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Nov Advocate 2017

842 THE ADVOCATE VOL. 75 PART 6 NOVEMBER 2017 from “eats shoots and leaves”. In the first the comma separates three verbs; in the second the verb “eats” is followed by two objects,13 both of which are nouns. In the second sense a comma would be appropriate if a third object were included, such as: “eats shoots, leaves and berries”, but then there would be no possibility of a joke. However, some would argue that it should properly be “eats shoots, leaves, and berries,” in which the second comma is referred to as the “Oxford comma”. In this example it would likely be irrelevant but in the U.S. case referred to above it would, and did, make a significant difference, as the absence of the second comma means that the last two items are to be treated as one item with two variations.14 To add to the difficulties, when it comes to interpreting a statute, other factors come into play: the punctuation of the French version, legislative intent and other provisions of the statute can all be used to assist in interpreting the function of a comma or its absence.15 The courts can easily duck this issue by simply ignoring the presence or absence of a comma in determining the true intent of the legislature.16 It will never be possible to reconcile the various schools of thought on the use of commas. No doubt, depending on the reader’s viewpoint, this article has used far too many or far too few commas we probably haven’t helped — Ed.. A few might agree that the number is just about right. The important point is that a comma should serve a purpose and clarify rather than obscure the meaning of the text. Or should that be: clarify, rather than obscure, the meaning of the text? ENDNOTES 1. The author thanks Cam McKechnie for his comments on an earlier draft of this article. 2. It is likely that one or more of the aforementioned will find fault with the use of commas in this article. 3. One BC Court of Appeal judge was presented, on his retirement, with a box of commas by his colleagues. 4. O’Connor v Oakhurst Dairy No 16-1901 (13 March 2017). 5. Ibid at 2. 6. Ibid at 4. 7. Canada (Attorney General) v Sveinson, 2001 FCA 315 at para 1 Sveinson. 8. Stubicar v Canada (Prime Minister), 2013 FCA 1. 9. AMJ Campbell Inc v Kord Products Inc (2003), 63 OR (3d) 375 (SCJ). 10. Ibid at para 13. 11. This pair of phrases was observed on a T-shirt which concluded with “commas save lives”. “Let’s Eat Grandma” is also the name of a British musical group. 12. Lynne Truss, Eats, Shoots & Leaves: The Zero Tolerance Approach to Punctuation (New York: Avery, 2006). 13. “Object” is the grammatical term used to describe the word on which the action of the verb is carried out. 14. See the brief discussion of the Oxford comma in Rudichuk v Genesis Land Development Corp, 2017 ABQB 285 at para 82. 15. As was the case in Sveinson, supra note 7. 16. See the comment in Agbi v Geosimm Integrated Technologies Corporation, 1998 ABCA 374 at para 45, citing Ruth Sullivan, Driedger on the Construction of Statutes, 3rd ed (Toronto: Butterworths, 1994) at 277. t t t t t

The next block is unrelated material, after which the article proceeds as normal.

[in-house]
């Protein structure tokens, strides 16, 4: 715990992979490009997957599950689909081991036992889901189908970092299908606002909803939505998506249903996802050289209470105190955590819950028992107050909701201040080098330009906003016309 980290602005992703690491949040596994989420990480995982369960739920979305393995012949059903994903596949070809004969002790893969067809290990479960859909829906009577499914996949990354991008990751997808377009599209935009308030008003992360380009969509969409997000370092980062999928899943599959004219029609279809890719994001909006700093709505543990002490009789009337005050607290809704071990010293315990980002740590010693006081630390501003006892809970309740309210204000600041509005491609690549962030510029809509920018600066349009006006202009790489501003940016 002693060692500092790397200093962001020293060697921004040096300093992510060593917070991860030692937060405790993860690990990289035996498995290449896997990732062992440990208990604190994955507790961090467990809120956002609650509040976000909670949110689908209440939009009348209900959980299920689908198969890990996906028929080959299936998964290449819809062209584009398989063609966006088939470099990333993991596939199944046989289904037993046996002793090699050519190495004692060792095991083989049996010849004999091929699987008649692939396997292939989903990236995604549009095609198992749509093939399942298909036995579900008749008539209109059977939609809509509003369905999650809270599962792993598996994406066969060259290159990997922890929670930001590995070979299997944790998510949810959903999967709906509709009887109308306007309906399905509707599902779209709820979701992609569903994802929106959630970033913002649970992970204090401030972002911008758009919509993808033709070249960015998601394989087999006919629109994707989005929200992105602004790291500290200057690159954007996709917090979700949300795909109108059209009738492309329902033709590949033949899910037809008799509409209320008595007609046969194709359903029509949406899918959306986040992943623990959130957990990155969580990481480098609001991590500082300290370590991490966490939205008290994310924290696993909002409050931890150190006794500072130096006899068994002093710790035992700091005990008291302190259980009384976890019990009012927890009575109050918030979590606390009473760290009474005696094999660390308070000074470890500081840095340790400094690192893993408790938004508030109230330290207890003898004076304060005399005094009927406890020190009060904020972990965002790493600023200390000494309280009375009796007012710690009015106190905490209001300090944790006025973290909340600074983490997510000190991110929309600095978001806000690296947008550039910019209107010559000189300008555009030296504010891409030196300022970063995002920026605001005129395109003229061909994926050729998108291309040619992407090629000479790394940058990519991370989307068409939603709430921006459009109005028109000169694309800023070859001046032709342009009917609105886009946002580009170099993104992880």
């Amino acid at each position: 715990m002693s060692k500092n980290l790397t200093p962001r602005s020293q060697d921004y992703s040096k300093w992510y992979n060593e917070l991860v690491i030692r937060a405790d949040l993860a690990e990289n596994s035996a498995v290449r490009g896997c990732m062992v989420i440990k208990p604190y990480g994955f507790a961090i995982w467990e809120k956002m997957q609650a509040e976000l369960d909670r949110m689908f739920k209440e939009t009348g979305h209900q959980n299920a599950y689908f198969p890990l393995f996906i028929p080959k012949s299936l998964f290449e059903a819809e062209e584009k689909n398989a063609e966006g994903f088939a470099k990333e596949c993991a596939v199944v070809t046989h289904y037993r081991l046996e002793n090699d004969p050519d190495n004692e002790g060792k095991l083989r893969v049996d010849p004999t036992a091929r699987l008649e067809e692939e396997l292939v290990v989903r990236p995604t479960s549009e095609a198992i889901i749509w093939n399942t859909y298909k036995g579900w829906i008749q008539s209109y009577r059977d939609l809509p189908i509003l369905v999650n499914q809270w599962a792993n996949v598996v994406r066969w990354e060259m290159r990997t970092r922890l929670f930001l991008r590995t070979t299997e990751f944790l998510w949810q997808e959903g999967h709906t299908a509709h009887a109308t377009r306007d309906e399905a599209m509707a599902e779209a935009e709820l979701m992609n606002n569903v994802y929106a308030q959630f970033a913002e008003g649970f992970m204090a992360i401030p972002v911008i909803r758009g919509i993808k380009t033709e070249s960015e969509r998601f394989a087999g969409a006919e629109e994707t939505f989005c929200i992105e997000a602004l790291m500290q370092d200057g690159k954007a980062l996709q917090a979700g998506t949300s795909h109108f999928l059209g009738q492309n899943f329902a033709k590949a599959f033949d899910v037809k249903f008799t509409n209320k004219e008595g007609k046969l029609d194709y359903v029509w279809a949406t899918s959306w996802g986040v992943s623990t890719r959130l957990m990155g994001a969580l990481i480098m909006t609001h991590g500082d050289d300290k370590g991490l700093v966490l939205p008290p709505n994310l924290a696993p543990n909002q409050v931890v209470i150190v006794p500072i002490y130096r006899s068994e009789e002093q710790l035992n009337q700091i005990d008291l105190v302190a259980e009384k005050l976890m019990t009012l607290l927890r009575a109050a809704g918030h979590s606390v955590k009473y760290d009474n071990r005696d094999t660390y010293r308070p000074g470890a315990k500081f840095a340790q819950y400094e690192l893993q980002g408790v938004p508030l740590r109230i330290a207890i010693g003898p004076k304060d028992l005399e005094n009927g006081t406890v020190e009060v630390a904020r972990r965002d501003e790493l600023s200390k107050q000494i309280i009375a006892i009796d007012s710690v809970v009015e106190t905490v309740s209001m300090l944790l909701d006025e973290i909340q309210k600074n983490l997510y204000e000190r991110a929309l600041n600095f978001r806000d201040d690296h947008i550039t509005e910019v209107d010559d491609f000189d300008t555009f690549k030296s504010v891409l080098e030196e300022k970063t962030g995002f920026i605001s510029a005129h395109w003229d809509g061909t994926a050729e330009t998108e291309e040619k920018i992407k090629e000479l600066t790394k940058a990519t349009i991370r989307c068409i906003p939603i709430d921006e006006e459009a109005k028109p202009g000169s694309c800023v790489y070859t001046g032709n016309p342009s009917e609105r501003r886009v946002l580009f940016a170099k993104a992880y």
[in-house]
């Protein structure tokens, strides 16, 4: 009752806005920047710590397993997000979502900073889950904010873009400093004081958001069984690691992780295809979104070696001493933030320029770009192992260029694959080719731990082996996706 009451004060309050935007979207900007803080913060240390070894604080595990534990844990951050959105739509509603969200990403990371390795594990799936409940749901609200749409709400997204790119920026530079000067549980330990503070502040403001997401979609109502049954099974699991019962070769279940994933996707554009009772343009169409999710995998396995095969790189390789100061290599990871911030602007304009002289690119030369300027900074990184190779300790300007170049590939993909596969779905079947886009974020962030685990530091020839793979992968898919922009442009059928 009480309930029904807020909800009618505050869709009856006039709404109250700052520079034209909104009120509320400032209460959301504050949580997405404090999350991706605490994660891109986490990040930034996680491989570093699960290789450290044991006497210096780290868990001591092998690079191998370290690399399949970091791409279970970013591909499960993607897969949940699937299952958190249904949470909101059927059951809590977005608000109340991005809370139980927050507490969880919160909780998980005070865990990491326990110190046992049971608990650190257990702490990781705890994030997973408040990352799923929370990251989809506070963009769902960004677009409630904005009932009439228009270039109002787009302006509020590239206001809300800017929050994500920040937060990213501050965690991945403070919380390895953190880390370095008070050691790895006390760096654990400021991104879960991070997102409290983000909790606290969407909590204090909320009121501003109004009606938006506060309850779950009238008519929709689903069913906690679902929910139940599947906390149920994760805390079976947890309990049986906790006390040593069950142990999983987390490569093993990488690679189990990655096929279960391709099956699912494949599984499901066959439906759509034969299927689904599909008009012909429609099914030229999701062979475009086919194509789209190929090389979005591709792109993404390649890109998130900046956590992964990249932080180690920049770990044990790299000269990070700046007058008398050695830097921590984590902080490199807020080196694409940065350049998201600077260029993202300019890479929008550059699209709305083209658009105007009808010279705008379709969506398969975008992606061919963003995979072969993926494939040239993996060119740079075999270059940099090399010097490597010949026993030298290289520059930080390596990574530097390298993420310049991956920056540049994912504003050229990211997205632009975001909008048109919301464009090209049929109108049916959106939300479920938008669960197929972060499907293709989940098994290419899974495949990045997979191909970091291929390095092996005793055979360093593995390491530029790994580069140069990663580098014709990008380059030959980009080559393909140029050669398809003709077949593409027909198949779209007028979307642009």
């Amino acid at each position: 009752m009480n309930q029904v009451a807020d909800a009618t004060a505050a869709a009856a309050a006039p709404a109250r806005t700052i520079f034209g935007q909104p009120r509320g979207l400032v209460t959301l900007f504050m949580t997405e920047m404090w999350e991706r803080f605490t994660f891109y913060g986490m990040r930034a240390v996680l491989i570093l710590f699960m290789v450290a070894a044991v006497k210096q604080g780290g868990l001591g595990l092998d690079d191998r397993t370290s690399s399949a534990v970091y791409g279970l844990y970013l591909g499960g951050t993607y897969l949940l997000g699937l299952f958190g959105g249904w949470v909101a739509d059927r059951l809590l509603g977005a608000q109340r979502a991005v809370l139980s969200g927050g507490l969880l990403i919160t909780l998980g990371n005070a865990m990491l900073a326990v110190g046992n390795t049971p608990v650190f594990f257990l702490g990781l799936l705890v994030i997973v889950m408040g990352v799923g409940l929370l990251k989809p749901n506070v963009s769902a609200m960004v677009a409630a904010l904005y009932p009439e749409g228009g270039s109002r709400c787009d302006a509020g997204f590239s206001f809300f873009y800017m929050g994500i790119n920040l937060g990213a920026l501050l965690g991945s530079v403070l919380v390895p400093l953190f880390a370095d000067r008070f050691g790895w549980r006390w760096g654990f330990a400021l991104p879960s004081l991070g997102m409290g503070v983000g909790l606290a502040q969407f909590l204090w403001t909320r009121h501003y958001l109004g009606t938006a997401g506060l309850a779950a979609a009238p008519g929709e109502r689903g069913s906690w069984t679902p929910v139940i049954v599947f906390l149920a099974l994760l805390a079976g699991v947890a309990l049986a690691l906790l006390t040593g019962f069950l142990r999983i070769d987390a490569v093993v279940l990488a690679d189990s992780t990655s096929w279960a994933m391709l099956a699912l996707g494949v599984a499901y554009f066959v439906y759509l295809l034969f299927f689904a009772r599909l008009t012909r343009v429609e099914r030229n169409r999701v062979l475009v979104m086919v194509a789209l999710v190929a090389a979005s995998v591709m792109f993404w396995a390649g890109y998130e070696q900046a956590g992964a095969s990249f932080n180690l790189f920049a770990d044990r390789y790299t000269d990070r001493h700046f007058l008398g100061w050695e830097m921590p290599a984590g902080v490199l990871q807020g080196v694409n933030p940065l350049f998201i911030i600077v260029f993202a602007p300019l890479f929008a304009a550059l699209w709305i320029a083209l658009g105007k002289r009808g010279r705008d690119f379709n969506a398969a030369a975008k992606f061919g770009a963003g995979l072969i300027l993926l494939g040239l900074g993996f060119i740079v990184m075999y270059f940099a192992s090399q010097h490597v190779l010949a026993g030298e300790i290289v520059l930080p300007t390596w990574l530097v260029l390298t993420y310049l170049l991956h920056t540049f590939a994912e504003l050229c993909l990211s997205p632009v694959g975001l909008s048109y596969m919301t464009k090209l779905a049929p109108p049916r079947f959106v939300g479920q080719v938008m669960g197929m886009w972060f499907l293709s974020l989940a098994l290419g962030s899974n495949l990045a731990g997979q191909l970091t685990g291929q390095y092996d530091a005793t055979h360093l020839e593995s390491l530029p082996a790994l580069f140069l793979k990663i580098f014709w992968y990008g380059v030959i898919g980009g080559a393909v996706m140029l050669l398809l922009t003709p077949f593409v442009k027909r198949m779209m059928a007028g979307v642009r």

Nov Advocate 2017
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